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Snacking + screen time: A gateway to metabolic syndrome in adolescents

Roshini Claire Anthony
02 Apr 2019

Snacking while watching television, being on the computer, or playing video games appears to increase the risk of metabolic syndrome in adolescents, according to findings from the ERICA* study presented at ENDO 2019.

Researchers pulled data from 33,900 school-going adolescents aged 12–17 years in Brazil (mean age 14.6 years, 59.4 percent female). They measured blood pressure levels and waist circumference and collected fasting blood samples to assess blood glucose, HDL-cholesterol, and triglyceride levels.

Through surveys, the adolescents provided information on their daily screen time – television-, computer-, or video game-facing time – which was categorized as 2 hours, 3–5 hours, or 6 hours per day. They also contributed information on their snack intake in front of screens, with those answering yes being categorized based on frequency of snacking during screen time (ie, sometimes, almost every day, or every day).

Metabolic syndrome was present in 2.5 percent of the adolescents. About 85 percent consumed snacks while watching television, while 64 percent did so while on the computer or playing video games.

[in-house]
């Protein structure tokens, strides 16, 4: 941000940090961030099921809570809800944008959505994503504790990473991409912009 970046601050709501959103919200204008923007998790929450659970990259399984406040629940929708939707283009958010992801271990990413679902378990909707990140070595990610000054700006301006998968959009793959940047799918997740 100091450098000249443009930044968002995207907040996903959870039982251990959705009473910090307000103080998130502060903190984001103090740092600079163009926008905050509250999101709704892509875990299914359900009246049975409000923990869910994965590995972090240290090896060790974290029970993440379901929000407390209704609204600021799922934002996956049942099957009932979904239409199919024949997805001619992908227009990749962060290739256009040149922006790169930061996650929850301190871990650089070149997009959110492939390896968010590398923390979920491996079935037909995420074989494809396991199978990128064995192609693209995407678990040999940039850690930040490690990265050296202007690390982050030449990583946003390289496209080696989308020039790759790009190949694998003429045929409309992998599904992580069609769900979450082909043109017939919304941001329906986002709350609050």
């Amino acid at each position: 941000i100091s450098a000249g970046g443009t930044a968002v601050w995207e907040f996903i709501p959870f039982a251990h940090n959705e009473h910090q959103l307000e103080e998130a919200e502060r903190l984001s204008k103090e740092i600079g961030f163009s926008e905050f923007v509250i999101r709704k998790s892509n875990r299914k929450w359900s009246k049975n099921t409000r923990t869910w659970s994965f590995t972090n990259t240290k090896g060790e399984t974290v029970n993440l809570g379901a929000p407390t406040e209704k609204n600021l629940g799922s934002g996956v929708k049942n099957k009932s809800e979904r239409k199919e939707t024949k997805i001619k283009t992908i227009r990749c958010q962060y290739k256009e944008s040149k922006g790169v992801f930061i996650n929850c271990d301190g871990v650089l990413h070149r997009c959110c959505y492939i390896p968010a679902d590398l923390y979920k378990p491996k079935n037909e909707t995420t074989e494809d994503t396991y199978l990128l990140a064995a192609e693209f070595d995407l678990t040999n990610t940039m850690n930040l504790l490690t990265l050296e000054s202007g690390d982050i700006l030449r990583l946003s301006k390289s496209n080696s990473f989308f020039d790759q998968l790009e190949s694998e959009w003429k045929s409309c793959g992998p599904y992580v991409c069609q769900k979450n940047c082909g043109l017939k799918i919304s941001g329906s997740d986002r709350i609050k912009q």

Compared with adolescents who had less screen time, those with 6 hours of screen time per day had a higher risk of developing metabolic syndrome (odds ratio [OR], 1.71, 95 percent confidence interval [CI], 1.04–2.79). [ENDO 2019, abstract OR21-5]

However, this increased risk of metabolic syndrome was specific to adolescents who consumed snacks while in front of the television (3–5 hours/day: OR, 1.96, 95 percent CI, 1.37–2.80; 6 hours/day: OR, 2.63, 95 percent CI, 1.68–4.11) or while on the computer or playing video games (3–5 hours/day: OR, 1.77, 95 percent CI, 1.15–2.72; 6 hours/day: OR, 2.05, 95 percent CI, 1.24–3.38).

Studies on the impact of long hours of screen time on the risk of developing metabolic syndrome have yielded inconsistent findings, said study lead investigator Dr Beatriz Schaan from the Universidade Federal do Rio Grande do Sul in Porto Alegre, Brazil and co-authors. Furthermore, how snacking during screen time affects this risk has not been established.

“We concluded that higher screen-based sedentary times were positively associated with metabolic syndrome. However, this association is modified by snack intake,” said Schaan.  

“As we live surrounded by screens, especially young people, sometimes it is not feasible to eliminate or reduce screen time. In these cases, avoiding snack consumption may be easier,” she said.

“The take home message is limiting your screen time is important, but when it is not possible, avoiding snack consumption may help you to reduce your risk of metabolic syndrome,” she added, calling for interventions that concurrently help reduce screen time as well as snack consumption in adolescents.

 

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